Web Design Isn’t Just About Artistry

Aug 25 2014 by Casey Ark | 10 Comments

Remember when web designers used to be total nerds?

Back in the early 2000s, web design was a technical skill; just getting a site to function was considered an achievement in and of itself, and things like interface design, usability, and UX largely fell by the wayside.

But times have changed. In the past few years, something magical has happened: Web designers have stopped being just nerds, and have started becoming artisans.

We don’t talk about tech specs much anymore, we talk about "handcrafted code" and "beautiful UIs". We describe ourselves as "code poets" and "design ninjas", and it’s perfectly acceptable to many of our clients.

It’s gotten to the point where we sound a lot more like old-world craftsmen than web nerds, and let me tell you, it’s a wonderful feeling.

But sometimes I wonder: Is our newfound sense of artisanship really helping our clients?

After all, we sell products to businesses that are focused on profitability, not necessarily artistry.

In my experience, acting in this manner is bad for clients and for us web designers. When you try to sell a website as if it were a handcrafted artisanal item, a few things happen immediately.

You create a disconnect between what your clients need, and what you plan to provide

Some business owners care about design. All business owners care about profit.

We may think of our work as pieces of art, but to most business owners, their websites exist as functional tools for achieving certain goals (bring in new customers, drive up company profits, increase brand awareness, etc.).

So when we try to position our products as if they were handcrafted artworks, this creates a fundamental disconnect between what our clients need, and what we will actually provide.

This might not seem like much, but having the ability to understand your clients’ goals is the most crucial part of landing new projects. And when they’re talking about the bottom line, and you’re talking about beauty, your clients can easily start feeling confused.

You lose out on your most profitable clients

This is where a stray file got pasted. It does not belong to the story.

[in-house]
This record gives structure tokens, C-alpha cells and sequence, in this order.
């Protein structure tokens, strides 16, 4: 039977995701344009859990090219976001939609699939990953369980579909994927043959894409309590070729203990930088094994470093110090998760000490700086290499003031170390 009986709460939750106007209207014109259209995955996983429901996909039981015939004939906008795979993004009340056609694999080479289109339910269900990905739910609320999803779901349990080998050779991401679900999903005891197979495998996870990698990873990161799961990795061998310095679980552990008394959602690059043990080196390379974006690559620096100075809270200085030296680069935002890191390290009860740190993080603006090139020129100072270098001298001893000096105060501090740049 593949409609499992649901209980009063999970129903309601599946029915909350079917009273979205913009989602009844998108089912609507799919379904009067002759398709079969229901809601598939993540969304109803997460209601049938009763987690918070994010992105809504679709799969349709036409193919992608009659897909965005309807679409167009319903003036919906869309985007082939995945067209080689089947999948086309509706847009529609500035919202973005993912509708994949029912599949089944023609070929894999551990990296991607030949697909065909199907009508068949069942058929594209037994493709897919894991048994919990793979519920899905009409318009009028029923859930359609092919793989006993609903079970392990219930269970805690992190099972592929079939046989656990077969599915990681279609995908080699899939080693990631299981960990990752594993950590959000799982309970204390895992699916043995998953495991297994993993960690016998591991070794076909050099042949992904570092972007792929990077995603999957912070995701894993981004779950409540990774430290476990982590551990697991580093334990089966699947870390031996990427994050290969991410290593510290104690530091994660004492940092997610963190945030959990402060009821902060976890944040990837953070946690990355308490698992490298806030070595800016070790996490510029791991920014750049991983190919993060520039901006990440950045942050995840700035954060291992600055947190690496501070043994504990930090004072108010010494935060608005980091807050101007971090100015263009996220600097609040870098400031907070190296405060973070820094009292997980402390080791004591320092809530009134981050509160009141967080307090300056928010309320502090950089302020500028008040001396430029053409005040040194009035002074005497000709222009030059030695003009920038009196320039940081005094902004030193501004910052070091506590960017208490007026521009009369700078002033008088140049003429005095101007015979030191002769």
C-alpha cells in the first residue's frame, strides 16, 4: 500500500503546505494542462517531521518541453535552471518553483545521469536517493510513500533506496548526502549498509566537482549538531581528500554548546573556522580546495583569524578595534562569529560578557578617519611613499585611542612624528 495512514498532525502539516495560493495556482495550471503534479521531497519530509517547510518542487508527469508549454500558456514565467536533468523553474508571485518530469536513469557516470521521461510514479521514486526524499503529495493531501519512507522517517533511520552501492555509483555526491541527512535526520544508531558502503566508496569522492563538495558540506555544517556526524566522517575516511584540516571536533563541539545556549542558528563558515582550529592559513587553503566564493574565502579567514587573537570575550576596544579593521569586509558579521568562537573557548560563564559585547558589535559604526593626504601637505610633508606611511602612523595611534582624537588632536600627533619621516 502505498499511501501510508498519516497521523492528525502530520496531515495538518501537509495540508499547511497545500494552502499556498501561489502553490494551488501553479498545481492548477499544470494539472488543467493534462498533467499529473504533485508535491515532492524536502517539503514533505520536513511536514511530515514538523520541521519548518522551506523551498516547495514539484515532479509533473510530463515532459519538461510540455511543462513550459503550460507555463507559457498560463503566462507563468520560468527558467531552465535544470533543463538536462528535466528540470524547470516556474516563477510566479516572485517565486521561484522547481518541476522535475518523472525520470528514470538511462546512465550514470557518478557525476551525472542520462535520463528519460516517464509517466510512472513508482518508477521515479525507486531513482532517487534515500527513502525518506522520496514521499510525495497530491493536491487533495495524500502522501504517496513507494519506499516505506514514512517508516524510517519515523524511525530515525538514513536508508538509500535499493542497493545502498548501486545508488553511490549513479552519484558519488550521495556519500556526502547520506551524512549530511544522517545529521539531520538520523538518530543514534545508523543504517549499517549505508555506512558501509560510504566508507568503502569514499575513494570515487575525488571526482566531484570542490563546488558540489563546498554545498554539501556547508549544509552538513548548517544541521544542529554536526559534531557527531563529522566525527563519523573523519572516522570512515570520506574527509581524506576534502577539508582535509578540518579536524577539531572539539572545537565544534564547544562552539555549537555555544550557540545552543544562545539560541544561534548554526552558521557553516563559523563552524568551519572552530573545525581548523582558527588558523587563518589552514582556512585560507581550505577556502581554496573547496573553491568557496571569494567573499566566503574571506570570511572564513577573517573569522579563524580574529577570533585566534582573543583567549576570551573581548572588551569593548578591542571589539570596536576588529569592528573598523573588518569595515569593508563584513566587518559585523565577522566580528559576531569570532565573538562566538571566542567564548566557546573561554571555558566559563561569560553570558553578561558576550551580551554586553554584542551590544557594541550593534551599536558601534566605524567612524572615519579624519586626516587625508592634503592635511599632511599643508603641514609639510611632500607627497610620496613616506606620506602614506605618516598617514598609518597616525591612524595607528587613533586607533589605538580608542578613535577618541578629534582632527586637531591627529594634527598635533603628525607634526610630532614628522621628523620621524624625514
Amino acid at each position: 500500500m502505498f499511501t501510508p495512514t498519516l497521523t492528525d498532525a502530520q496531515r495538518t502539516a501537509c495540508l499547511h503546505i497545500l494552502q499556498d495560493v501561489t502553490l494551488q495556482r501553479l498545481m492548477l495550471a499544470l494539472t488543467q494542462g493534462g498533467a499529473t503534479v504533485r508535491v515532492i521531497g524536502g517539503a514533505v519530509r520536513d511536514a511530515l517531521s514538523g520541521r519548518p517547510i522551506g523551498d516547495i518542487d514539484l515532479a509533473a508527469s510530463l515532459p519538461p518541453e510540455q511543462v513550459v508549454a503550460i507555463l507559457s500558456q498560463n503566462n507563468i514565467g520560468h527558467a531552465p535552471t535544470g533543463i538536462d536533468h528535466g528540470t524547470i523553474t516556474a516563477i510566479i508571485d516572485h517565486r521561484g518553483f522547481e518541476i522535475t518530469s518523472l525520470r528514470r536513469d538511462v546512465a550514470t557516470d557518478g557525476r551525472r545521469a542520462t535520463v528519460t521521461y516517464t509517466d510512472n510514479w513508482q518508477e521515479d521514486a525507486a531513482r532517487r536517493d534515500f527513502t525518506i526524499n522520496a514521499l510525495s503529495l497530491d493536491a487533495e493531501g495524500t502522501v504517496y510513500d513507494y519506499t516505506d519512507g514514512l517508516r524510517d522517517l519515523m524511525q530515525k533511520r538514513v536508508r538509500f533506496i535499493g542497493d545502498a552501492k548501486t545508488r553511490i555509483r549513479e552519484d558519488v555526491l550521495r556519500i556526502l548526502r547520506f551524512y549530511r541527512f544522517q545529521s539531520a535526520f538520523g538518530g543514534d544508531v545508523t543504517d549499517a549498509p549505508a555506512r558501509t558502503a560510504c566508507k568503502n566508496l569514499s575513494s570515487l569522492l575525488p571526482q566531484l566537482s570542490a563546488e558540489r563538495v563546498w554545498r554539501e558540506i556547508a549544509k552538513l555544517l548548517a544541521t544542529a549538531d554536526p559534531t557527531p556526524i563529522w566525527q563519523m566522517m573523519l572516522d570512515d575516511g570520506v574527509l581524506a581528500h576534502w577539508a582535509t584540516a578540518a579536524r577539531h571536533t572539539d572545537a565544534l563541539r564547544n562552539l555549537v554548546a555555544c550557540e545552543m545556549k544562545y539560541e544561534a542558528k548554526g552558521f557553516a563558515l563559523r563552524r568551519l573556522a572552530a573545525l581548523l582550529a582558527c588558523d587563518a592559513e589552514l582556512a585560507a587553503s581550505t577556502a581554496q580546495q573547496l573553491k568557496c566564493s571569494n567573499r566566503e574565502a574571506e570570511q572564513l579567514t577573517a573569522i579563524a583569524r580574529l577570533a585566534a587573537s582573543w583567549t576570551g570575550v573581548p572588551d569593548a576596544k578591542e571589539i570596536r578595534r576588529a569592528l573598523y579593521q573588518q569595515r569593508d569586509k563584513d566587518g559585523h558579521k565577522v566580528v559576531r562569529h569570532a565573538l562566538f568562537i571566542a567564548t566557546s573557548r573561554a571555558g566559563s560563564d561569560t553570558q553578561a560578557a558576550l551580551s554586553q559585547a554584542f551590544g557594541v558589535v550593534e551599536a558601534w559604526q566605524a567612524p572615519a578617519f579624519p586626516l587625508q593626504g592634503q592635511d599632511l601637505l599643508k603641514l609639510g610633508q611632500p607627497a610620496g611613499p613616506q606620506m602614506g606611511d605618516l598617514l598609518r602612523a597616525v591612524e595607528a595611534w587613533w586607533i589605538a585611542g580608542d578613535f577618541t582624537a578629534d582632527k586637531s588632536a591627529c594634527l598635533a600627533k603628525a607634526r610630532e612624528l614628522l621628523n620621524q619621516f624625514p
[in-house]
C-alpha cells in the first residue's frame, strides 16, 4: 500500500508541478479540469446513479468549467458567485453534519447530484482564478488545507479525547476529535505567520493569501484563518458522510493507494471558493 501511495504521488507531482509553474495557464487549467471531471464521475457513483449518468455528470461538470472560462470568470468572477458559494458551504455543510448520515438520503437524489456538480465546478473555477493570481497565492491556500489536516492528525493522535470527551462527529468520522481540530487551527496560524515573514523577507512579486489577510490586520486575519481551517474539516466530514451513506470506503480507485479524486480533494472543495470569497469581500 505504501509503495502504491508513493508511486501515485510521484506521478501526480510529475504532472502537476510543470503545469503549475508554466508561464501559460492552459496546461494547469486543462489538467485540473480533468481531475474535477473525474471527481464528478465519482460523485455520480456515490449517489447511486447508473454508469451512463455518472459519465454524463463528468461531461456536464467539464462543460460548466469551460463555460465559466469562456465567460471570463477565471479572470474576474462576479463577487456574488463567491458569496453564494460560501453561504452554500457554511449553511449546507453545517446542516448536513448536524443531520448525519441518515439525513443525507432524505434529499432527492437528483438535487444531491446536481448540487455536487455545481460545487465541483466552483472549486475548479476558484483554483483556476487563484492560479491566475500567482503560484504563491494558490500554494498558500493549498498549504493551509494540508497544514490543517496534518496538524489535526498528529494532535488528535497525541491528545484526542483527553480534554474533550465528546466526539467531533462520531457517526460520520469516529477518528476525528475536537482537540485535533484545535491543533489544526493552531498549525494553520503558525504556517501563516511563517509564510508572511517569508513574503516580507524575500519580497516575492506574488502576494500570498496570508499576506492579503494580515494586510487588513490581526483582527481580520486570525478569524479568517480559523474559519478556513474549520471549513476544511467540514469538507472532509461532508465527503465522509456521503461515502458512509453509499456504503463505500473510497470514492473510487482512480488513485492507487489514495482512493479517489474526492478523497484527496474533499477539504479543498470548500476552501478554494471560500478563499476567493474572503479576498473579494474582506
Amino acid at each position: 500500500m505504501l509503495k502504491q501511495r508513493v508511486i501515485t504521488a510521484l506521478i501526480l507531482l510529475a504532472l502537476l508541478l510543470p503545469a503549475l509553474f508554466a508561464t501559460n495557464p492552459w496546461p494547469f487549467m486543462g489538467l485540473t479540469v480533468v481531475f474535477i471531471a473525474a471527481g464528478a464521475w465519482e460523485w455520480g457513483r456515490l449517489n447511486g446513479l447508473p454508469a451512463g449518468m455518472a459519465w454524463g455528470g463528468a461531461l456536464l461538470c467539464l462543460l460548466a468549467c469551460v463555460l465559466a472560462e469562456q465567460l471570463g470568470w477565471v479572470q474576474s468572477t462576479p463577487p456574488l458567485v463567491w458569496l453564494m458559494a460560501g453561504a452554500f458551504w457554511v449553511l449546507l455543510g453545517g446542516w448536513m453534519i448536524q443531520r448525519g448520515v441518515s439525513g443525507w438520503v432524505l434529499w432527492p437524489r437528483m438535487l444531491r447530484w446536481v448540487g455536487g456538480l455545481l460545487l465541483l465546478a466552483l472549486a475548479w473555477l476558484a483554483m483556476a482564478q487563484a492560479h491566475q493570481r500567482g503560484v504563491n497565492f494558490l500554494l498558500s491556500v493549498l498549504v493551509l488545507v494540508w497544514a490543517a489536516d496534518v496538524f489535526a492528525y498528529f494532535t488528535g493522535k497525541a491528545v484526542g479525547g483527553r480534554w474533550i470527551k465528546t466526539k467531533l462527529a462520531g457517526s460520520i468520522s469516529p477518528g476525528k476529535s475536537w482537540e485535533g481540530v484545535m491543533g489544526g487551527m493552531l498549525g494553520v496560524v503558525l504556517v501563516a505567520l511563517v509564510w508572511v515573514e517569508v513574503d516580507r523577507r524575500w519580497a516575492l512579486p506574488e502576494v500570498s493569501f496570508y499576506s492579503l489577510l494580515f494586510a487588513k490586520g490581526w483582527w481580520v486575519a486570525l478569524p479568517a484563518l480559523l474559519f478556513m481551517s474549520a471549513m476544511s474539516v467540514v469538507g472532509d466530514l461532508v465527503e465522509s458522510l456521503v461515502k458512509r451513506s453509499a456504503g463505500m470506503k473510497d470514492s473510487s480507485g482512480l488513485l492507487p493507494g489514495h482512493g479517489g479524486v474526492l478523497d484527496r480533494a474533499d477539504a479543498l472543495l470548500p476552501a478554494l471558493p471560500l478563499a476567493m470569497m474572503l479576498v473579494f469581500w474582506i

When you focus on artistry, you gain clients that appreciate artistry, but you also manage to lose out on the holy grail of clients in our industry: Medium-sized businesses. You’ve probably encountered a few of them. They’re generally mid-stage companies who are profit-focused, need quite a bit of web work done, and are more than happy to keep coming back to you with project after project over the course of several years. Why? Quite simply because they’ve found that your services are making them more money.

When you’re able to provide services centered on achieving your clients’ business objectives, they’ll naturally be compelled to keep working with you.

You limit the types of services you can provide

Artisan web designers and developers are generally pigeonholed into being design- or code-focused, which means the "big three" services: Web design, graphic design, and web development. That trifecta covers quite a bit of ground, but can be limiting.

Some of the most lucrative services in the web design business go beyond designing and coding (UX consultancy, usability research, market research, conversion rate optimization, and online marketing being just a few). These services can be the lifeblood of a web design business, yet, as an artisan, it’s incredibly difficult to get these other types of work because your clients view you strictly as a design or code person.

I’m not saying that web designers aren’t artisans. The things we make take incredible skill. Our creations are expected to be beautiful and functional. But if you’re billing yourself as an artisan, make sure that it’s not to your detriment.

Related Content

About the Author

Casey Ark is the founder of Plato Web Design, a custom web design agency located in Harrisburg, PA. He’s also a newspaper columnist. Casey has over 9 years of experience in web design, development and print design.


Luke Pettway

August 25th, 2014

This is such an excellent post. People tend to only focus on the bits and pieces of a website instead of the overall strategy as a whole and the true intended purpose of the digital product they are creating.